Nancy Bancroft — August 6, 2017
Readings: Genesis 12:1-9; Hebrews 11:8-16
When we here in the United States hear the word pilgrim, our first thought is usually of the Puritans, who were among the earliest European settlers of this country. This is particularly true around the time of Thanksgiving, when the words pilgrim and Puritan are often used interchangeably. The Puritans were a group of English Reformed Protestants in the 16th and 17th centuries who founded an activist movement within the Church, maintaining that the Church of England was only partially reformed. After first seeking refuge in Holland they made a decision to pursue religious freedom in the wilderness of North America. They boarded a ship called the Mayflower and these homeless wanderers pointed their little vessel toward a new home across the sea. William Bradford, the governor of their colony for thirty years, wrote about their leave-taking for America in his History of Plymouth Plantation saying, “They knew they were Pilgrims.” Just what does this mean? No longer were those people wanderers or refugees; they were pilgrims. Now they moved with purpose. They had heard the call of freedom, and they had resolved to pursue it. So what does this have to do with us?
In our second reading this morning Paul talks about Abraham, Isaac and Jacob saying of them that, “They confessed that they were strangers and foreigners on the earth,” making it clear that they were seeking a homeland; a city of which God would be the architect and builder. Paul was describing these prophets as pilgrims.
The religious meaning of the word pilgrim is often better understood in other countries, where pilgrimage is a more common religious practice than here in the U.S. Many people make pilgrimages to the shrine of Our Lady of Guadalupe in Mexico, or to Lourdes in France, or Fatima in Portugal or even St. Anne de Beaupre in Canada to experience the sacred; often as an act of faith in hope of some healing. A pilgrim, is a traveler going from somewhere to somewhere with a meaningful goal in mind.
The Scottish philosopher, Thomas Carlyle, said, “Life is a little gleam of light between two eternities; out of an eternity we come and into an eternity we go.” According to Carlisle’s imagery, in the beginning a door opens and we step out of eternity into time. Then the years pass and another door opens and we bow out. This gleam of light between two eternities can be a meandering or it can be a pilgrimage. The pilgrim knows where he or she is going or at least wants to go, and is forever trying to get there. For a wanderer there is no plan, no intentionality and his or her directions are determined by what is easiest or most expedient or appealing at the time.
As Christians we believe that we were created for an eternal relationship with God; union with the divine. Because of this we have a desire deep within us for infinite goodness, happiness and love. We were made with the capacity and desire for Perfect Love, Perfect Goodness, and Perfect Peace. Nothing less than Perfect will fulfill that desire. Evidence of this longing for the infinite is clearly seen in our perennial restlessness and search for meaning and purpose in our lives. And we all know from experience, the Perfect cannot be found in this life. As St. Augustine’s famous saying goes, “our hearts are restless until they rest in Thee, O God.” We are meant to be pilgrims. And like Chaucer’s companions on the road to Canterbury, we have a variety of tales to tell.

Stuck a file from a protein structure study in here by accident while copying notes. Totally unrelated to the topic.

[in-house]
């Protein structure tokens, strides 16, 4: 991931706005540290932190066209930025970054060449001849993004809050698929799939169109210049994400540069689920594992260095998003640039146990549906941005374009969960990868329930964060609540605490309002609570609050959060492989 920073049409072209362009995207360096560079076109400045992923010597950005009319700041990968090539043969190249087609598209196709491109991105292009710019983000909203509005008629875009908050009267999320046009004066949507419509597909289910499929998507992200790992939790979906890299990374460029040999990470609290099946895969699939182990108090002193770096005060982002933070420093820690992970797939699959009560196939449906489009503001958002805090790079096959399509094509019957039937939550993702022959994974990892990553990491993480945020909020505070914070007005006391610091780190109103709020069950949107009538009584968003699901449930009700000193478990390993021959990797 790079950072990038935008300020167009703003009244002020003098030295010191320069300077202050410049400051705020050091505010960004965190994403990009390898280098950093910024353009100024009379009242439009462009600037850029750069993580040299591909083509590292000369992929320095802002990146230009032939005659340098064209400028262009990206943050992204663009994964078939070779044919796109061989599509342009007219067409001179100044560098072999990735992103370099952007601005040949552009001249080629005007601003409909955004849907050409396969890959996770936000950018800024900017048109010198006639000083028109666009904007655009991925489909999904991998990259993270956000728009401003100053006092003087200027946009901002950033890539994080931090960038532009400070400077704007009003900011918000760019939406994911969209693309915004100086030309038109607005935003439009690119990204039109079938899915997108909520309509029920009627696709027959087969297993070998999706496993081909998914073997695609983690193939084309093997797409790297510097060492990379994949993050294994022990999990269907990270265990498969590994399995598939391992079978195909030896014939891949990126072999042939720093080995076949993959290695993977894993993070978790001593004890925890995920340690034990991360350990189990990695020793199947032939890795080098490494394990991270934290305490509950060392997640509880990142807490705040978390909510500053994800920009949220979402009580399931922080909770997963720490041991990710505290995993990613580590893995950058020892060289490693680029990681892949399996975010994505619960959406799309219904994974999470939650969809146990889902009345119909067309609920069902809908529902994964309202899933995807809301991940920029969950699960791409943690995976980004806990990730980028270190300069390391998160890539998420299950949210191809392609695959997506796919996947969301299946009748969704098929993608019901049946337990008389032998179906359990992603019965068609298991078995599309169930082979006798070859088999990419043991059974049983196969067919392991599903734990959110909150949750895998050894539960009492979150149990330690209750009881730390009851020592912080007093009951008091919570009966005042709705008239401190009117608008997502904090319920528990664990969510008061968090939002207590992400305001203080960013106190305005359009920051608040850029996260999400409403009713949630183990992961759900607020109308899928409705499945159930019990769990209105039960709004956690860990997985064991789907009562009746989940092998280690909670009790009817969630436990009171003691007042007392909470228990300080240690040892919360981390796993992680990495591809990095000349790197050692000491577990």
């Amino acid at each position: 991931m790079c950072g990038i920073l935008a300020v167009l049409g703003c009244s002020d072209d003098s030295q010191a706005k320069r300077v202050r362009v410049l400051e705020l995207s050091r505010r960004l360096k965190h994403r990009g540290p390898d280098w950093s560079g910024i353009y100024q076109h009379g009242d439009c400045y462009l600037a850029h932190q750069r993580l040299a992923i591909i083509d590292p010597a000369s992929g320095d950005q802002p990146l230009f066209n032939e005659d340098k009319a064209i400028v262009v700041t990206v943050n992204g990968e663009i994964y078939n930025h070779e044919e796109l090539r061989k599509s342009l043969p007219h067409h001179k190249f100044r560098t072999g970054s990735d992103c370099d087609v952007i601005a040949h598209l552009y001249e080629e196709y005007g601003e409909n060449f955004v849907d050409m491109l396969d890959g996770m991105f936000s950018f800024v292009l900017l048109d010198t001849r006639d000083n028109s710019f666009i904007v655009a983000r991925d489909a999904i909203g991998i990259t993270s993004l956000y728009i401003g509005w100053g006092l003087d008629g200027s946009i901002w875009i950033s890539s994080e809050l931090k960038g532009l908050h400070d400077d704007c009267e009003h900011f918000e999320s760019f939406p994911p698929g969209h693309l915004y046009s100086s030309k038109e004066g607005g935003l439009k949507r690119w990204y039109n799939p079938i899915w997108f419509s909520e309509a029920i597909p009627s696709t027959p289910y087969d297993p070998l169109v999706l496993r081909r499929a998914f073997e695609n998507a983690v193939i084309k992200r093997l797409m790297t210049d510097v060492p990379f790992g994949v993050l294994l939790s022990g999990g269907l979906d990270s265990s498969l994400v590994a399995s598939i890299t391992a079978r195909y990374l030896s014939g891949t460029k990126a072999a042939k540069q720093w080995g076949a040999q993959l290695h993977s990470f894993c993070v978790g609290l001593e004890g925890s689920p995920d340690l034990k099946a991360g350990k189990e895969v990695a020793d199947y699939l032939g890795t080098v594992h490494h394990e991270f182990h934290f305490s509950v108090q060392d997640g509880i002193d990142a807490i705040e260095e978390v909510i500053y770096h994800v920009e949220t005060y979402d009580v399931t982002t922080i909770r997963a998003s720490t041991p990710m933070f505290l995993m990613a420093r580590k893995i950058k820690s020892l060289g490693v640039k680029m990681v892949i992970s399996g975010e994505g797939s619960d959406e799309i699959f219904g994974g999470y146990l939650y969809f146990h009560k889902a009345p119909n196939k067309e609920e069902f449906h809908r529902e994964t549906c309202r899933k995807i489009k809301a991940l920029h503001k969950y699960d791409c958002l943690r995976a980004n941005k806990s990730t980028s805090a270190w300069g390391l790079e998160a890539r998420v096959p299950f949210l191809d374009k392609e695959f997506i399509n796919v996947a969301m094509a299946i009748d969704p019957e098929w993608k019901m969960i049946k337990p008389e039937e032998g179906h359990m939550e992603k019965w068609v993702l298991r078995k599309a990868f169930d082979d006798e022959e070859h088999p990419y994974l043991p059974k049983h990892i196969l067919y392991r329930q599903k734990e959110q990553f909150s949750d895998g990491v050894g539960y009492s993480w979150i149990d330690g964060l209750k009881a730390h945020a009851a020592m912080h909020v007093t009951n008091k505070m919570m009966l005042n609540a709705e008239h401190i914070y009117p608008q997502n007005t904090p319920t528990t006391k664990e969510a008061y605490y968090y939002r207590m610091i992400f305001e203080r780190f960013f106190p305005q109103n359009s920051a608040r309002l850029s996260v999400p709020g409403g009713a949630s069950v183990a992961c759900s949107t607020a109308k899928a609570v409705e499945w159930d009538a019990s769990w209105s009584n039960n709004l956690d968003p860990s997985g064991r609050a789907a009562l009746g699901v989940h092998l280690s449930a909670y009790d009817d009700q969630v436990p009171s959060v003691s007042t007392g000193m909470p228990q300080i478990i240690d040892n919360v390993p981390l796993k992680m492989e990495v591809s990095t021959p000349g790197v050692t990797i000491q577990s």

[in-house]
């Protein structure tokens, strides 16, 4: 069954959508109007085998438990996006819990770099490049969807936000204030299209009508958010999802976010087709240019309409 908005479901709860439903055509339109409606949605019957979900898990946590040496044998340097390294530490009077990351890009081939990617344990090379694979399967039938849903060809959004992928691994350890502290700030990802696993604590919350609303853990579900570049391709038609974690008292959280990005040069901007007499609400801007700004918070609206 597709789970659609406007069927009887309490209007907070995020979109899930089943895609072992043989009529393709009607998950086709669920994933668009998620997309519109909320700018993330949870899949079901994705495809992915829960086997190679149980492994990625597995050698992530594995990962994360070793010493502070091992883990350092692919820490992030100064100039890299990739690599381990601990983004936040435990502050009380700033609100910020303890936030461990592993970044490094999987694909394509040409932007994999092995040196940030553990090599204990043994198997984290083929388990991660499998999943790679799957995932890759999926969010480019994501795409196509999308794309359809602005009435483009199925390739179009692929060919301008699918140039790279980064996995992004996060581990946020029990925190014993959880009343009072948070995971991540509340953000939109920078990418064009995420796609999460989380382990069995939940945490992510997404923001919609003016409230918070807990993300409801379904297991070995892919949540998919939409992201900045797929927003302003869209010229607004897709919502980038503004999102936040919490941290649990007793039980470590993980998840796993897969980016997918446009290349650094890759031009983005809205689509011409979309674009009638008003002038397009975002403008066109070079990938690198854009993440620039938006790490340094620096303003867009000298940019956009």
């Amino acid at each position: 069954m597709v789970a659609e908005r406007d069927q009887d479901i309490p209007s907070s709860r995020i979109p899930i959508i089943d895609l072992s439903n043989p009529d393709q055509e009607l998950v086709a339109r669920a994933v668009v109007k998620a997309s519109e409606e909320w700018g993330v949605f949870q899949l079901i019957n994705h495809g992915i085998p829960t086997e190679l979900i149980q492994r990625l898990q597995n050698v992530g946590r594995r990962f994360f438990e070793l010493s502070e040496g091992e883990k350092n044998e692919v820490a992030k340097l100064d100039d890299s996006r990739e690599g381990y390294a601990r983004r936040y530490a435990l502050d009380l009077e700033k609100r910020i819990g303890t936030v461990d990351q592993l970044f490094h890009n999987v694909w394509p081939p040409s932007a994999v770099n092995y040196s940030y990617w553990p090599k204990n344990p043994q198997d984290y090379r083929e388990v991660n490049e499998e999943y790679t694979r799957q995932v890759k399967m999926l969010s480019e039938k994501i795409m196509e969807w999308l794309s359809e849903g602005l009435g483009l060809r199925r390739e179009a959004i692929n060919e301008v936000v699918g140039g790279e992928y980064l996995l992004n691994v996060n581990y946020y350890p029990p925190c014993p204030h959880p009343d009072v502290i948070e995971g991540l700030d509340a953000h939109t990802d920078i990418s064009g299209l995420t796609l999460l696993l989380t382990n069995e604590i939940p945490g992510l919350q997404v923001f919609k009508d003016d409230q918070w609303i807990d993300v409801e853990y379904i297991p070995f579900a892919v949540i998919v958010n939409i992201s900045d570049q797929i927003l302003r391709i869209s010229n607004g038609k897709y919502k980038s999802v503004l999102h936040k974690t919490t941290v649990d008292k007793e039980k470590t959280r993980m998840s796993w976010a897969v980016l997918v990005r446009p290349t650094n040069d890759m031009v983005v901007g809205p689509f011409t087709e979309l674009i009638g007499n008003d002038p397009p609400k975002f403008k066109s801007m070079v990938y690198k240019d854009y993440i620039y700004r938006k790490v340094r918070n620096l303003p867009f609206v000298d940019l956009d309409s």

A pilgrim is one who passes through a constantly changing environment. As pilgrims, no place where we abide at a given moment is to be a place of permanent lodging. A true pilgrim cannot rest at some stage of the journey as if it constituted the attainment of his or her goal. In order to be faithful to the vision which moves us in our pilgrimage, we must always pick up from where we are now and move on until we have reached our destiny. Because the situation is always changing we as pilgrims are constantly challenged to adjust; to enter the new, and though the new will also be temporary, to fully live in this new moment.
Pope Francis tells us that, The Christian life. . .takes the form of a grand adventure in which the Lord accompanies each believer every step of the way. Each moment of sorrow and struggle, every second of joy and delight purifies and strengthens us. . . The earthly life of a Christian then is marked . . . by a process of transformation through which we grow.
If we look for it, we can see that throughout the Scriptures the call of God has led the faithful in both Old and New Testaments to regard themselves as pilgrims. Paul tells us that Abram, who became Abraham, was called to set out for a place, not knowing where he was going; but God called him, heard the call and obeyed it; and this is what makes pilgrims of people. The Apostle Paul had a magnificent sense of pilgrimage, and he expressed it this way: “Leaving what lies behind, and straining forward to what lies ahead, I press on toward the goal for the prize of the upward call of God in Christ Jesus” (Philippians 3:13-14). These are among our mentors.
And John’s description of the incarnation picks up this theme. The Word of God who “became flesh and dwelt among us” (John 1:14) Here the Greek term dwelt has the same root that means “tent” or “tabernacle.” Christ literally “pitched His tent” or “tabernacled” among us. Because of this, Christ is the ultimate Pilgrim. He came to this world to journey along with the children of Abraham, Isaac, Jacob and us. In so doing, he modeled for us how to be a pilgrim.